Of course, for “balance” in its reporting on this piece of hopeless liberal special pleading, USA Today must turn to “conservatives,” who, of course, refuse to admit that any environmental discouragement of health exists in corporate capitalist America.
Cue the blithering clowns of the unintentionally hilarious Cato Institute:
“Most people are overweight not because there isn’t a sidewalk in their neighborhood but because we like to eat and we don’t like to exercise,” says David Boaz, executive vice president of the Cato Institute, a libertarian think tank in Washington, D.C.
And the price of the changes could be high. “Everything costs something,” Boaz says. “Every action has a cost, and when it’s government-involved, whether it’s federal or local, they are generally less efficient with money. This is the elite planning for how the masses should live.”
People are simply getting too fat for the existing rides, including the now satirically named “It’s a Small World”:
“Forty-one years after the whimsical ride debuted at the Anaheim park, Disneyland plans to shutter the attraction in January to give it a much-needed face-lift — and deal with the delicate problem of bottoming-out boats.
“Heavier-than-anticipated loads have been causing the boats to come to a standstill in two different spots, allowing for an extra-long gander at the Canadian Mounties and the Scandinavian geese, said Al Lutz, whose website MiceAge first reported the refurbishment plans.
“Disneyland is well aware of America’s expanding waistlines.
“In recent years, the park has redesigned many of its costumes and started stocking them in larger sizes to accommodate ever-expanding waistlines. Adult men and women are about 25 pounds heavier than they were in 1960, and 65% are considered overweight, according to the National Center for Health Statistics. The average weight for men jumped from 166 pounds in 1960 to 191 pounds in 2002; women average 164 pounds instead of 140.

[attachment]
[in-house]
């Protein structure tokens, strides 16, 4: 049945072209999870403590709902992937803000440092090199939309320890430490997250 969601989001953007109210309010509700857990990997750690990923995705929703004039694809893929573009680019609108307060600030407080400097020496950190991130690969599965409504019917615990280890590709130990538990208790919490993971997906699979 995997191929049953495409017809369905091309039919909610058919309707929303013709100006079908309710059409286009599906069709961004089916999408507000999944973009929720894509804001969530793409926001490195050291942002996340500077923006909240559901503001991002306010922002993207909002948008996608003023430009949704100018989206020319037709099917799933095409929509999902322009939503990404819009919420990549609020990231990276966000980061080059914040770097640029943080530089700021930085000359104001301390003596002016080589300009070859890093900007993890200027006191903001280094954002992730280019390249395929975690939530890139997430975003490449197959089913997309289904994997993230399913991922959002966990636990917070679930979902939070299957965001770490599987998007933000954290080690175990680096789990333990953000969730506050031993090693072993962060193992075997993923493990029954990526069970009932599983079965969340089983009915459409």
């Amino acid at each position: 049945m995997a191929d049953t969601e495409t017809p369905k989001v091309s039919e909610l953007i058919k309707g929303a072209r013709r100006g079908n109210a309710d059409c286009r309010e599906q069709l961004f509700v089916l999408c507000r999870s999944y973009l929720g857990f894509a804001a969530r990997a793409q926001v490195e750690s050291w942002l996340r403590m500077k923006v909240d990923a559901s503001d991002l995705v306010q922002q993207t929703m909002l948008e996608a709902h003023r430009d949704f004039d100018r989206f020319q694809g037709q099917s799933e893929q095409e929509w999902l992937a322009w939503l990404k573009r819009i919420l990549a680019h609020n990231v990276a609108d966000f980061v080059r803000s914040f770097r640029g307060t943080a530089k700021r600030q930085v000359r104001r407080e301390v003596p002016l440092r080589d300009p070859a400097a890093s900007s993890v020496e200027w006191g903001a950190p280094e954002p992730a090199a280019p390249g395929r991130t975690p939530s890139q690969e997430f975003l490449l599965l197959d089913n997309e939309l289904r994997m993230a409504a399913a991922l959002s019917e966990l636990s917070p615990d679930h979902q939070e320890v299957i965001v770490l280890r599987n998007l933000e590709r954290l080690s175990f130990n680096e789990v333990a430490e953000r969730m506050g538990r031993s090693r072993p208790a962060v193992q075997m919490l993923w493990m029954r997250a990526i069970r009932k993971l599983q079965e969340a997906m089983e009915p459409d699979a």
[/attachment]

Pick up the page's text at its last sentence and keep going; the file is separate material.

“Of course, this is a world of fantasy and the perfect place to forget about that diet for a few hours. So when somebody gets booted from the boat, Lutz said, Disneyland ride operators make sure the guests don’t leave disappointed: They hand them a food ticket.”
As I explain in my book, as the system churns on, its normal operation compels all big businesses to extend and refine their marketing operations, which are neither more nor less than history’s most detailed and expensive behavioral-control campaigns.
As this generates an expanding marketing race, it increasingly commercializes and commodifies off-the-job life. Along the way, less capitalist-friendly practices and products give way to more capitalist ones.
One of corporate capitalism’s ultimate (and hence most important) products is soda pop: It preys upon human weaknesses for sugar and caffeine and sensory titillation. It is impossible to make at home or obtain for free. It is mildly addictive. It is highly packagable and marketable.
Soda pop has roughly 150 empty calories per 12-oz serving. In 1900, Americans drank the equivalent of 12 12-oz cans of soda per capita annually. In 1929, they drank 26 cans per person per year. 1949 = 158; 1957 = 200. In 2004? 535 cans of pop per person per year! Soda now far surpasses water as the #1 thing Americans drink. Between 1980 and 2005, its per capita ingestion in the United States increased every single year!
[An Aside: People in the mass media often puzzle over why French people are not as fat as Americans. Is it drinking wine? French mystique? A secret epidemic of French bulimia? Hell, no! It’s the cars and the soda pop, i.e. the unrestricted capitalism, stupid! The French have the Paris Metro and the TGVs and a forest of bikeable and walkable cities. And what was France’s 2004 per capita ingestion of soda pop? Just over 100 cans per person, about 1/5 of the U.S. rate. 400 cans of soda-pop, the number Americans drink over each year and above the French average, contain 60,000 calories. Q.E.D.]
As I like to say, the degree of control our ruling class has over us underlings would make Joseph Stalin purple with jealousy. We in America just simply live under market totalitarianism. Our habits are approaching complete commodification, with outcomes that deserve serious consideration by anybody wondering what kind of basis money makes for a purported civilization…